Polish software engineers show-off the legacy of pre-war "Enigma" code-breakers
Teams of Polish programmers have been winning large competitions and showing off the prowess of Poland's top universities, reports Clay Bullwinkel, who works with Silicon Valley companies setting up hardware design partnerships in Poland.
Clay tells Silicon Valley Watcher:
For the third time in a row Tomasz Czajka of the University of Warsaw won the annual worldwide Top Coder software programming contest sponsored by Microsoft, Intel, Yahoo and Nvidia.
In the university competition, Czajka's University of Warsaw was 3rd behind MIT and Stanford. In the country competition, Poland finished second to the U.S.
In 2003 University of Warsaw won the worldwide university team title in the ACM-ICPC contest held at Baylor University: The 2004 World Champions I was told that the University of Warsaw had several different teams, all of the same ability, but chose to send only one. Most of the major universities (including academies and polytechnics) in Poland do not even enter these contests. The U.S., Russia and China all had a dozen or more entries.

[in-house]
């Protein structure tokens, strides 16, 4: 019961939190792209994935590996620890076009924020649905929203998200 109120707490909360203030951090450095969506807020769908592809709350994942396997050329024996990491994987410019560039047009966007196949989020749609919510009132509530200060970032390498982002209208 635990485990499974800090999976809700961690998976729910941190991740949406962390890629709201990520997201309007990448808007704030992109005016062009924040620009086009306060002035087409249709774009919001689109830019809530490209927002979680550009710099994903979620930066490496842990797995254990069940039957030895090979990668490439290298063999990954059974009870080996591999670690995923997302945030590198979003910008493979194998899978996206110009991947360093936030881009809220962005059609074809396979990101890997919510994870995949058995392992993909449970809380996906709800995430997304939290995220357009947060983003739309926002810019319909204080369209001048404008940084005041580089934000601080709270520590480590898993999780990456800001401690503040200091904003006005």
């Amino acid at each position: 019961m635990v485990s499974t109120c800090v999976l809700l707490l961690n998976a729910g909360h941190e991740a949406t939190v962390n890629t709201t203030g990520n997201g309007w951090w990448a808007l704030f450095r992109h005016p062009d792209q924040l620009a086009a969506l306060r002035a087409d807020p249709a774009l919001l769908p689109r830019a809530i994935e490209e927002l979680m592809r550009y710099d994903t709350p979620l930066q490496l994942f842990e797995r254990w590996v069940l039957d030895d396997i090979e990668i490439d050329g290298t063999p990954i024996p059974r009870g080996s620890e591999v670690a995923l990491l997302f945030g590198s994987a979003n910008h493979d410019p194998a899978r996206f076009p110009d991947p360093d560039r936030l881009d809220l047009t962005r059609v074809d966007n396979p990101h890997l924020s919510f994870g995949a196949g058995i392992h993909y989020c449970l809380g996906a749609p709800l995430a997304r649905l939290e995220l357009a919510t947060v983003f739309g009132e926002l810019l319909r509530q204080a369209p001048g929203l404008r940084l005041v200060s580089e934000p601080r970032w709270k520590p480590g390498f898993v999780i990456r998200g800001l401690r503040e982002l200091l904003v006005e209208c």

Algorithmic programming and problem solving have a long tradition in Polish universities. In 1939 three Polish algorithm experts did what teams from France and England could not. They solved the current version of the Nazi coding machine "Enigma" without which the huge deciphering effort at Bletchley Park outside of London would have not have been possible. Many historians have said that cracking the Enigma code was crucial to Allied victory.
The following page has the ranking charts in the right hand margin. The article on this page is awkwardly written --- perhaps not a native English speaker. TopCoder
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